Shaping Drum Sounds for Layering is a video tutorial that explains how to use an envelope shaper, normalisation, and truncation to optimise kick drum samples for layering tasks.
Before you start to layer drum sounds there a few steps you need to take to ensure all the samples are at the same volume and have all dead spaces removed before and after the sample. This is an Old School technique called ‘topping and tailing‘. Topping refers to normalising the audio to a specified ceiling value (usually at just below 0) and tailing refers to the removal of dead space and the application of fade-outs if required.
If you want to brush up on the normalisation process then this FREE video tutorial should help: Normalisation – What it is and how to use it
These prep steps are important if you want to layer samples. Having all the sample start times start at 0 and with gains being matched ensures you can layer without any timing and level problems. Additionally, by making sure samples start at 0 we are guaranteed that triggering will be the same for all the samples. The worst scenario is having two samples that start at different times and at different volumes.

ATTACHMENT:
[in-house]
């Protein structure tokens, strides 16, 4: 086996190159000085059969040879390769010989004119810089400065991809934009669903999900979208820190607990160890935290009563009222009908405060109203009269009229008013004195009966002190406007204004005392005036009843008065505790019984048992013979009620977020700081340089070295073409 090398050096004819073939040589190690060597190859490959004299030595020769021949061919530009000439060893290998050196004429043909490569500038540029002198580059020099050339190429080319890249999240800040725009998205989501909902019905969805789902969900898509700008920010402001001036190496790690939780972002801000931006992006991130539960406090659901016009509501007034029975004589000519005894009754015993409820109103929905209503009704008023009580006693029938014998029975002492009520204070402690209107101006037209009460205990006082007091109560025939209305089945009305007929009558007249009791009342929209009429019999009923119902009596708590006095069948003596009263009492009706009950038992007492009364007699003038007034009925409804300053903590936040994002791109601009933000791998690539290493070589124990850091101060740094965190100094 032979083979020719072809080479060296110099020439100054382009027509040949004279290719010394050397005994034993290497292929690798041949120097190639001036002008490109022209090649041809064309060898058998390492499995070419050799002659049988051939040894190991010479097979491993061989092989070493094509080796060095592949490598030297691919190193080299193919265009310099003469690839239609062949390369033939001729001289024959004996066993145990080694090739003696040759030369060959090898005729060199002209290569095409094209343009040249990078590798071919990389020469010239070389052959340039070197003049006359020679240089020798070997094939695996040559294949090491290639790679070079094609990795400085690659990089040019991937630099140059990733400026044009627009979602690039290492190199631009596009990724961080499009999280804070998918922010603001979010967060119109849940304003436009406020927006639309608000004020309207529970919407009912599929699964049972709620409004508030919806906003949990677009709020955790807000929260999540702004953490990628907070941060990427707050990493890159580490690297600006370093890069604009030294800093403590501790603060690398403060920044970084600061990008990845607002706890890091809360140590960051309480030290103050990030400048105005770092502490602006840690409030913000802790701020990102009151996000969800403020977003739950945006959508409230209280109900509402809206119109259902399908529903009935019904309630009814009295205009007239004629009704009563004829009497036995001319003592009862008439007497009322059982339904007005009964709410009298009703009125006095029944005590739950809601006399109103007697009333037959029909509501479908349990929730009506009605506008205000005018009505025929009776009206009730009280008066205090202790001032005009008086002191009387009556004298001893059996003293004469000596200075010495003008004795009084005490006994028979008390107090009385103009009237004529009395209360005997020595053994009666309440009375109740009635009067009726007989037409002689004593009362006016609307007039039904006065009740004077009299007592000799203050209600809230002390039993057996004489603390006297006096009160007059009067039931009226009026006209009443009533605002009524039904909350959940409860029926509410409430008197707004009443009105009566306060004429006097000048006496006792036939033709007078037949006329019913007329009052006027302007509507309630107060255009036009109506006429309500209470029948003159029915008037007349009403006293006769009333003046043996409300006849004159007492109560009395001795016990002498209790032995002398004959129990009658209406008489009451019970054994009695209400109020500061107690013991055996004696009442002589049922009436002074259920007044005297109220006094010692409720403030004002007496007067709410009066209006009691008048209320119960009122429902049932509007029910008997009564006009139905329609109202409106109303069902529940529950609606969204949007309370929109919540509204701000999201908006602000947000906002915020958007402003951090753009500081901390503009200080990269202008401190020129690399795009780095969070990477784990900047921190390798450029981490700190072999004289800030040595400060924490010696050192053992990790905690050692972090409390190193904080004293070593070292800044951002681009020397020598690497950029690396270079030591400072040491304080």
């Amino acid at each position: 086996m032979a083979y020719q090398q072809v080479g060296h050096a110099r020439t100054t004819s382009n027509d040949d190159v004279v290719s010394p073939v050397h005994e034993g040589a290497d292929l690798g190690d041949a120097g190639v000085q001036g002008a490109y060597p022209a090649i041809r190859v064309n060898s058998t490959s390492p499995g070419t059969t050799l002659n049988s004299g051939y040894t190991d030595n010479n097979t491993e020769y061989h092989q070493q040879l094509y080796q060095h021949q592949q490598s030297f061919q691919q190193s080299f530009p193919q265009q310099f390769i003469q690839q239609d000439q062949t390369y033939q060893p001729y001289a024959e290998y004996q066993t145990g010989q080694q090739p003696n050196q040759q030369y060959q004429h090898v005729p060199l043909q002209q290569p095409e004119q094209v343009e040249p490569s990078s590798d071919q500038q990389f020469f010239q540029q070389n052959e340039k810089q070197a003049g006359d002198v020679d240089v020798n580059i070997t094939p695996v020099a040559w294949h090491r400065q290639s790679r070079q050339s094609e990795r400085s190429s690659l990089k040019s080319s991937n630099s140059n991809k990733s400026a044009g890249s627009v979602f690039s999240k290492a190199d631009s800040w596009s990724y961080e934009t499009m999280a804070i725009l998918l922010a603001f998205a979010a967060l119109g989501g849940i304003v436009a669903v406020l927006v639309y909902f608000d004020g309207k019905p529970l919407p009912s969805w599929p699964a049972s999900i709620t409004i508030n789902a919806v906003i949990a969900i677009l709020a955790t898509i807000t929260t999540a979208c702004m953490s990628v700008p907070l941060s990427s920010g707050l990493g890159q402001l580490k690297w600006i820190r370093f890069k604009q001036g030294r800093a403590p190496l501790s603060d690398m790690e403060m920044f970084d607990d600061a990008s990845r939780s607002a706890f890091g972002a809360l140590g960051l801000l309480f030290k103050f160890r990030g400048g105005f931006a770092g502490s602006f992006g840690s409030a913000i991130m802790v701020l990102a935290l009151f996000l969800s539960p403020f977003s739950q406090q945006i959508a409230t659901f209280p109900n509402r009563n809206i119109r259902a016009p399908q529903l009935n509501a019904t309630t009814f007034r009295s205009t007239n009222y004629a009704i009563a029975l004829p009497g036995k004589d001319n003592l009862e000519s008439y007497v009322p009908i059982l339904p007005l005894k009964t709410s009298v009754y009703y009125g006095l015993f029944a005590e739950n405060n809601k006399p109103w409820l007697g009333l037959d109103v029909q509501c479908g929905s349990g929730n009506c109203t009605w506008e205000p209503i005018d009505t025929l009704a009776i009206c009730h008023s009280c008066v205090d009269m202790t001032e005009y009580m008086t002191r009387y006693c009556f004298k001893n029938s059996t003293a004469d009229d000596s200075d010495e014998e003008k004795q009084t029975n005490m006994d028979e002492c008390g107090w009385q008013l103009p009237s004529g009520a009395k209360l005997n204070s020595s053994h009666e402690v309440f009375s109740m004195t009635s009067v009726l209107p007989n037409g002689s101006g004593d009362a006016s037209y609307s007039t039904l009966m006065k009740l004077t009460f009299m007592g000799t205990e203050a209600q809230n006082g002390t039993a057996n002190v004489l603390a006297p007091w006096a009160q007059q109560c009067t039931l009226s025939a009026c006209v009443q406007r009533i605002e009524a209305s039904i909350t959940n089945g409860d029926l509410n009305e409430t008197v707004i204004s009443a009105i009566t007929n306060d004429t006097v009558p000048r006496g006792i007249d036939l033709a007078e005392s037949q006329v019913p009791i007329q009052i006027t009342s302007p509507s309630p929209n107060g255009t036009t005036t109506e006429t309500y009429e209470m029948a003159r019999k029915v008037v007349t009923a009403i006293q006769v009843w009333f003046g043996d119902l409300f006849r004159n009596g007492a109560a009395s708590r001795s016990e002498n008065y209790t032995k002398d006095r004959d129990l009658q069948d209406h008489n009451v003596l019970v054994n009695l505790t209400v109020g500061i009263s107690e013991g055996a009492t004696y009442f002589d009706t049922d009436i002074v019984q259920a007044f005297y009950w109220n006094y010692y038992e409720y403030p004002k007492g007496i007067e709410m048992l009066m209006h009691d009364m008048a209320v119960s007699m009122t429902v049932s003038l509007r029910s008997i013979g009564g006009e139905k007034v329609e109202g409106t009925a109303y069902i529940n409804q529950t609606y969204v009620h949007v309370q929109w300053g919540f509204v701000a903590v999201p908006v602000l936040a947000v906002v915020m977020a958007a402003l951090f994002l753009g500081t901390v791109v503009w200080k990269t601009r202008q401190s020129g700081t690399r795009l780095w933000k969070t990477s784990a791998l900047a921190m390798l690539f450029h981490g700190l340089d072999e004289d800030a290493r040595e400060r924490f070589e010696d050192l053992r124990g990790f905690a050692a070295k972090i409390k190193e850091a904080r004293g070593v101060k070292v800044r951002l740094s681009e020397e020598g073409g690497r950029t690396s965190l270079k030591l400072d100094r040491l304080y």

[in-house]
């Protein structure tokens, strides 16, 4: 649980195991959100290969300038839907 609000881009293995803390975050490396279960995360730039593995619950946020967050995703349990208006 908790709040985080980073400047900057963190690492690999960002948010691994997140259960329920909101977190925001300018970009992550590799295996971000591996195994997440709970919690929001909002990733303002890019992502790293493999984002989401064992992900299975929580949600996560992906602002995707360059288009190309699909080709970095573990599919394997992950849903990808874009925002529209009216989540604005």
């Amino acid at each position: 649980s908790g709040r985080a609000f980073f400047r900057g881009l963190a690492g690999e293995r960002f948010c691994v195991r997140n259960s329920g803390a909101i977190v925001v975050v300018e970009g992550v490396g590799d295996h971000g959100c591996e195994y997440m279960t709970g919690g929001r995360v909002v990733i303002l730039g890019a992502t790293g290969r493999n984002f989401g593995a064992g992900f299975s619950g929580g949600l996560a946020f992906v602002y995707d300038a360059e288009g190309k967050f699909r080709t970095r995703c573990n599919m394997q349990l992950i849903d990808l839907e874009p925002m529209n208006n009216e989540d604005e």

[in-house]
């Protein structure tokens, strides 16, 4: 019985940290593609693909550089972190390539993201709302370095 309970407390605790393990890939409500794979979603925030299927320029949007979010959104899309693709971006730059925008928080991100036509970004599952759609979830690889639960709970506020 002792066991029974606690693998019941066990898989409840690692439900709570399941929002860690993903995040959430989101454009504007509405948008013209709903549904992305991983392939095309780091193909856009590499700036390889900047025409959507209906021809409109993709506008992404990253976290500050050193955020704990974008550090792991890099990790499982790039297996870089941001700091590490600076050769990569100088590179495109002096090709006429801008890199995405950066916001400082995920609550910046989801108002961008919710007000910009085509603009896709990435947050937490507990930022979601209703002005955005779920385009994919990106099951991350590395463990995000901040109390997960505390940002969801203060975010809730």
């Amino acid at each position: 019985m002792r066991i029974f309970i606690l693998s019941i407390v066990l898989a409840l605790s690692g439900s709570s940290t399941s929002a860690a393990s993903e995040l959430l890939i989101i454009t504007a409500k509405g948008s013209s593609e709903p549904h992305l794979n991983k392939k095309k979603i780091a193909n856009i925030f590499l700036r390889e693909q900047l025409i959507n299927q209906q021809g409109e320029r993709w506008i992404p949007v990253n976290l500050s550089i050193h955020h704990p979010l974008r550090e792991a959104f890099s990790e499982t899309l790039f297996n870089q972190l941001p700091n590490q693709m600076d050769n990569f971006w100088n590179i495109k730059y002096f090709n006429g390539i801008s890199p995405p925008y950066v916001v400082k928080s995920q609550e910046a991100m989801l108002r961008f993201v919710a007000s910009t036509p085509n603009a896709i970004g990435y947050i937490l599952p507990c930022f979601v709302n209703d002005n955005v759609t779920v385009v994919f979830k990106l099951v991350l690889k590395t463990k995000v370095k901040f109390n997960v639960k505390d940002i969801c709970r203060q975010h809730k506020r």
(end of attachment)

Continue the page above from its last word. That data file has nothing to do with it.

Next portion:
Once we have topped and tailed the drum samples we can use the envelope shaper tool to shape each sound to suit our needs. Quite often I will use the envelope tool to remove the attack component of a kick drum sound and replace it with the attack component from another drum sound, or I might use the attack from a snare sound and layer it with the body of a kick drum. By using the envelope tool we can remove any part of a drum sound and use it on another drum sound. The possibilities are endless.
In the Shaping Drum Sounds for Layering video, I show you the Old School technique of ‘topping and tailing’ which refers to truncating the start and end times of a sample and normalising it. I show you how to use the envelope tool in Soundforge to shape drum sounds. I explain each and every process step by step.
The plugin used in this video:
Topics covered in this video:
- What are ADSR Elements
- How to create the Elements
- Using Envelope Generators to Shape Elements
- How to use an Audio Editor
- Topping and Tailing
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